Bioassays using CNPSo-Pf92 with and without dsRNA fragments against the whitefly were performed, in order to investigate if the dsRNA in P. fumosoroseus induces hypovirulence. Results of the bioassays are presented in Table II. Although this isolate was obtained from soil, its virulence is as high as that observed by Vidal et al. (1997) for isolates obtained from different whitefly species. Comparison of mean mortality by the Tukey test showed no statistical differences among isolates, indicating that these dsRNA fragments did not cause hypovirulence in P. fumosoroseus, in contrast to those found in some phytopathogenic fungi (Castanho et al., 1978; Ghabrial, 1980; Brasier, 1983; Naiki and Cook, 1983; Fulbright, 1984), but in accordance with findings for the entomopathogenic fungus M. flavoviride (Martins et al., 1999). Absence of hypovirulence effects of dsRNA for P. fumosoroseus has been shown for the first time in the present work.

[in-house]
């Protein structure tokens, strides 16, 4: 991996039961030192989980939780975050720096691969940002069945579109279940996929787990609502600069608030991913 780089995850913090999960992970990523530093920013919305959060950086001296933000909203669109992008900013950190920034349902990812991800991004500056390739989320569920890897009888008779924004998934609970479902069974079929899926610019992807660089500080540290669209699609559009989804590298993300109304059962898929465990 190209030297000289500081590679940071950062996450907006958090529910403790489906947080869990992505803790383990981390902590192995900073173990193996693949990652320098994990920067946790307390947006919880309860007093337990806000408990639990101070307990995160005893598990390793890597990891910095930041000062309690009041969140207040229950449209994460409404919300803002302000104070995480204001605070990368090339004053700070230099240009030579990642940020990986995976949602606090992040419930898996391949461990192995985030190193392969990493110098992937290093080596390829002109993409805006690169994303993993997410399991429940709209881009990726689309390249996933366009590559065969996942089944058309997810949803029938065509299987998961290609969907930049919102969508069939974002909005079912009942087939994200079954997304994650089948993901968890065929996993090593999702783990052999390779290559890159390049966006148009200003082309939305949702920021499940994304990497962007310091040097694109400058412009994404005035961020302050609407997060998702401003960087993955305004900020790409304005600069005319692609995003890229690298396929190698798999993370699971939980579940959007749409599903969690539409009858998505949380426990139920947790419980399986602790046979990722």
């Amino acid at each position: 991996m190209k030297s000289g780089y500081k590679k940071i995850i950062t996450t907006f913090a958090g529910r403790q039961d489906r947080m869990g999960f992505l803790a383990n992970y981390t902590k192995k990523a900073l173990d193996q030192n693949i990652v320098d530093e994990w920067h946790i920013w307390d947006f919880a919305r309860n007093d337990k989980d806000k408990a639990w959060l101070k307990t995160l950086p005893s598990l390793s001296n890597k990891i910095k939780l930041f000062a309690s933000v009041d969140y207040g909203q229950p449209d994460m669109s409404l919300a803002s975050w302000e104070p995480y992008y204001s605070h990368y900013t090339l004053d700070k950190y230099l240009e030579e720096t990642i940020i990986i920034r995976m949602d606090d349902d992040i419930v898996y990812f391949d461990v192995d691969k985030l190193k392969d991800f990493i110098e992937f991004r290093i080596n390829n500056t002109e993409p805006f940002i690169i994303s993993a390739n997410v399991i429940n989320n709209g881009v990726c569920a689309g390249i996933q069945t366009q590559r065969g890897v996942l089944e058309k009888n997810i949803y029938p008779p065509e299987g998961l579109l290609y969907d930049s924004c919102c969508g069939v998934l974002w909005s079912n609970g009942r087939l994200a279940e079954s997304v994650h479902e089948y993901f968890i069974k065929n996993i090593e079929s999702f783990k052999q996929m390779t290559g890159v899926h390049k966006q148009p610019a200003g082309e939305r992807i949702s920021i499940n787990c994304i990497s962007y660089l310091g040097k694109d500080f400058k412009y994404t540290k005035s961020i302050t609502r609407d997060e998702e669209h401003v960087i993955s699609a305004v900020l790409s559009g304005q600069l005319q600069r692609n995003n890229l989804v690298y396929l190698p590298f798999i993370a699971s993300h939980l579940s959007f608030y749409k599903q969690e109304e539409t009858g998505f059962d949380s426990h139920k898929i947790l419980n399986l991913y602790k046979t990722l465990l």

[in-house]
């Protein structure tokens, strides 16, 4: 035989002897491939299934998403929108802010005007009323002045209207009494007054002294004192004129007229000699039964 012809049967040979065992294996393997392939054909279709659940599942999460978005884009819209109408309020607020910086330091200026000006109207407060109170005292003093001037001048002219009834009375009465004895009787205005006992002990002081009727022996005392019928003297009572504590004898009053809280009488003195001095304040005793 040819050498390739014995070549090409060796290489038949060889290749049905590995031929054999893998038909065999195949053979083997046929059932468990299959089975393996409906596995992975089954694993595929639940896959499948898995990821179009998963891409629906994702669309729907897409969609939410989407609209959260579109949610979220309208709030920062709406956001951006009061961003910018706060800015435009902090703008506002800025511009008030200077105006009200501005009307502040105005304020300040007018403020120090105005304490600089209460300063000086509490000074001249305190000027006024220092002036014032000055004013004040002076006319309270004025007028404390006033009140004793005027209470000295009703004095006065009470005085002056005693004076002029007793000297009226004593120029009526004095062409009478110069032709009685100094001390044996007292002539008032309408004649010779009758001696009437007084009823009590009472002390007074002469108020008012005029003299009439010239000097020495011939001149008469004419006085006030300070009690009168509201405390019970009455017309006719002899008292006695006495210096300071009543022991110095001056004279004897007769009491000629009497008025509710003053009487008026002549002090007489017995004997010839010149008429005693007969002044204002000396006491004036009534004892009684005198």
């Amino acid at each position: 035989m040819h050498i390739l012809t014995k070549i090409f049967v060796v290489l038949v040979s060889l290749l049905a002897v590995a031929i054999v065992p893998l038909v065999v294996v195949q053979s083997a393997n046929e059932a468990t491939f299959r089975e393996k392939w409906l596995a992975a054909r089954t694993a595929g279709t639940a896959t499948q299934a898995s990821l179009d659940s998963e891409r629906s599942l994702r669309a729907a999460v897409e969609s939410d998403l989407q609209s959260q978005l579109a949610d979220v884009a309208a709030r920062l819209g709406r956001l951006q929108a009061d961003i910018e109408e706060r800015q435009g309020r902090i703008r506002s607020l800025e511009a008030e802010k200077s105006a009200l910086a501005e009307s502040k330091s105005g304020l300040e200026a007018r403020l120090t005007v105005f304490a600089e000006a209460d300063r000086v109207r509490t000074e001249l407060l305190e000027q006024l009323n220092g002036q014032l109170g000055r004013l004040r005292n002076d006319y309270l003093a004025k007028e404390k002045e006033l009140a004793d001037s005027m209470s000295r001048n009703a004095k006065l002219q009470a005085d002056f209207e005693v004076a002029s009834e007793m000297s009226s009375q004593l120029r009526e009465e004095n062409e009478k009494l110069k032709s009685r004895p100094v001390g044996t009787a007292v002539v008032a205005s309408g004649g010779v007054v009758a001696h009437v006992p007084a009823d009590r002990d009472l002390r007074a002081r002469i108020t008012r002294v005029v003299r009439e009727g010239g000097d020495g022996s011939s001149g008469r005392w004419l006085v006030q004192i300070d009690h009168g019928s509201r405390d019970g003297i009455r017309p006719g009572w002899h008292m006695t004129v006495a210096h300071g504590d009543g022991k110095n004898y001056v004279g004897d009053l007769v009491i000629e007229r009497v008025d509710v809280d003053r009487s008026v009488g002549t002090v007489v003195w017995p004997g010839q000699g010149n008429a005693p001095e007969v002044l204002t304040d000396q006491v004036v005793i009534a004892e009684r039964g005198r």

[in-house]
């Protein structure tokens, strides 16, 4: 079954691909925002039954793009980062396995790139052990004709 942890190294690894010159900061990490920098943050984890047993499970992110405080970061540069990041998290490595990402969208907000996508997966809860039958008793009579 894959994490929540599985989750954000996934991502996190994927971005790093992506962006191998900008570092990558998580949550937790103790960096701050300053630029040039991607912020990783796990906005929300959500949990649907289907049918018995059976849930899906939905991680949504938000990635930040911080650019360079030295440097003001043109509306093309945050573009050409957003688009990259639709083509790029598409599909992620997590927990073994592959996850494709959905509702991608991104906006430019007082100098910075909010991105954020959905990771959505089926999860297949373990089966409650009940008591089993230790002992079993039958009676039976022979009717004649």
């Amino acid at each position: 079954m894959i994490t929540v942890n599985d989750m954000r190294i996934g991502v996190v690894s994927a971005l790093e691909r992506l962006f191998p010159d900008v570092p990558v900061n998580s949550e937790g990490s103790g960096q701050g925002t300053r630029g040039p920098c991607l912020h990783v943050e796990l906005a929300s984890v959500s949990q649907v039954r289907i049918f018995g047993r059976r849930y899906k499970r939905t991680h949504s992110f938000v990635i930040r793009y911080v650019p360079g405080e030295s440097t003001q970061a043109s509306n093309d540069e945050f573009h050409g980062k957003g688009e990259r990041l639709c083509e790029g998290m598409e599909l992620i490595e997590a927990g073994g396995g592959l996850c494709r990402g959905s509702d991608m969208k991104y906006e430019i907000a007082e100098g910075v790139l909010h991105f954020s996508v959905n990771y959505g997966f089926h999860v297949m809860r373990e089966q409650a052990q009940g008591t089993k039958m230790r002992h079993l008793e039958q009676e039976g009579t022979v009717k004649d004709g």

This investigation was supported by PRONEX and CNPq. A.C.S.A. was the recipient of a CNPq fellowship.
Bandas de dsRNA foram detectadas em três dos doze isolados de Paecilomyces fumosoroseus. A identidade destas bandas foi provada através de tratamentos com RNAse, DNAse e S1 nuclease. A cura do dsRNA para um dos isolados (P92) foi obtida através do isolamento de colônias monospóricas. Linhagens isogênicas, com e sem dsRNA, foram submetidas ao teste de virulência contra a mosca branca Bemisia tabaci biotipo B. Ao contrário do que ocorre para vários fungos fitopatogênicos, os fragmentos de dsRNA não causaram hipovirulência em P. fumosoroseus.
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(Received August 26, 1999)